Cloque is French for “blistered”, which seems obvious since the appearance of the fabric looks like little puckered blisters of fabric. Cloque is a plain woven fabric and the blistering is created by embossing the fabric. Embossing occurs when the fabric is passed between two hot engraved rollers, which creates the design. Now, in polyesters and velvet, the design is permanent by way of melting the fibers (polyester), or pressing flat/trimming the pile (velvet).

For silk, though, in order to make the blistering a permanent feature of the fabric, a resin finish is applied. According to Fairchild, resin finish are “chemically reactive materials that may polymerize and/or form covalent cross-links in or on a substrate such as a textile.” That’s a lot of science speak for the resin protects the blistered effect on silk fabric.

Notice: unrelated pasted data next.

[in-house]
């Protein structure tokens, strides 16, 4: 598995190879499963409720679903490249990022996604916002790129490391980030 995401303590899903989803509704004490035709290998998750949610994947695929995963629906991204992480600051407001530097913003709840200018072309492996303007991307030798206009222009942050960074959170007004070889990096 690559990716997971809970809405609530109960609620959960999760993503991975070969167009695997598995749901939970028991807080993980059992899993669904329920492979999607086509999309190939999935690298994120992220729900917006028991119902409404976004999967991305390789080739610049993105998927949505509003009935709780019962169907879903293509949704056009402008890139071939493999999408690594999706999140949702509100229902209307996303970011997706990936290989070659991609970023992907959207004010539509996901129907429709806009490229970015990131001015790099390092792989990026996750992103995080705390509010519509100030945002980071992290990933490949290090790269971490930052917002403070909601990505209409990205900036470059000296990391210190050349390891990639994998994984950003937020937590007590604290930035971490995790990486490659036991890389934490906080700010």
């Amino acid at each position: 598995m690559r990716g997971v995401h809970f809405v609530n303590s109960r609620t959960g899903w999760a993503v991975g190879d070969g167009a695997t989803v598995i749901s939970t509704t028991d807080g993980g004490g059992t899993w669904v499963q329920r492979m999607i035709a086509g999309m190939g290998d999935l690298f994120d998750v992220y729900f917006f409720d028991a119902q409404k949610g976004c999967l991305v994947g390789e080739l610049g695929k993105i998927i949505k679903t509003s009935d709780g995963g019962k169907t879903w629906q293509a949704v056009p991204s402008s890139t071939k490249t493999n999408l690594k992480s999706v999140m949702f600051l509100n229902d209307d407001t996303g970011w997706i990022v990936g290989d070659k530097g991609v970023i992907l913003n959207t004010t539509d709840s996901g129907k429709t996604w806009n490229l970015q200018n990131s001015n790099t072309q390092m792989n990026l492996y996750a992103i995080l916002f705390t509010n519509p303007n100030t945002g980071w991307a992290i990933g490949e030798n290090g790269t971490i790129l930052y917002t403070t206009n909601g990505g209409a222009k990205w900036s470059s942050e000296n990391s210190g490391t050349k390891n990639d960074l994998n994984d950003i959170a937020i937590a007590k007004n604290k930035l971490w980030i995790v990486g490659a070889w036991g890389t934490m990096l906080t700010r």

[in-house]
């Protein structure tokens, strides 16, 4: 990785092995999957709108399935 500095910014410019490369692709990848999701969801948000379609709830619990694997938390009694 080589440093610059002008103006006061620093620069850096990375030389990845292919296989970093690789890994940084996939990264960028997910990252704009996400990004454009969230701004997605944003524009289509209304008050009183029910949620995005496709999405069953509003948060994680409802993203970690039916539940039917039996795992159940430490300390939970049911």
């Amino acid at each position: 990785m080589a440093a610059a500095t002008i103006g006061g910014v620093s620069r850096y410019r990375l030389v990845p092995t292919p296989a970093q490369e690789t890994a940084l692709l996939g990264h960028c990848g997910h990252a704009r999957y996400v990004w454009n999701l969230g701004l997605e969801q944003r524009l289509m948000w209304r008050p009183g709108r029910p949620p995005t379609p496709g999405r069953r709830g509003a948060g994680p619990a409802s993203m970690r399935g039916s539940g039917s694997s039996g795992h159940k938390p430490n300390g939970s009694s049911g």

Without that resin, there’s a good possibility (although without testing I can’t say for certain), that the blistering would be pressed out during ironing. On that note, when caring for this fabric, shoot for a cool iron and minimal steam. Heat and pressure put the effect in place…Pretty sure like an angry parent, it can take the effect out as well.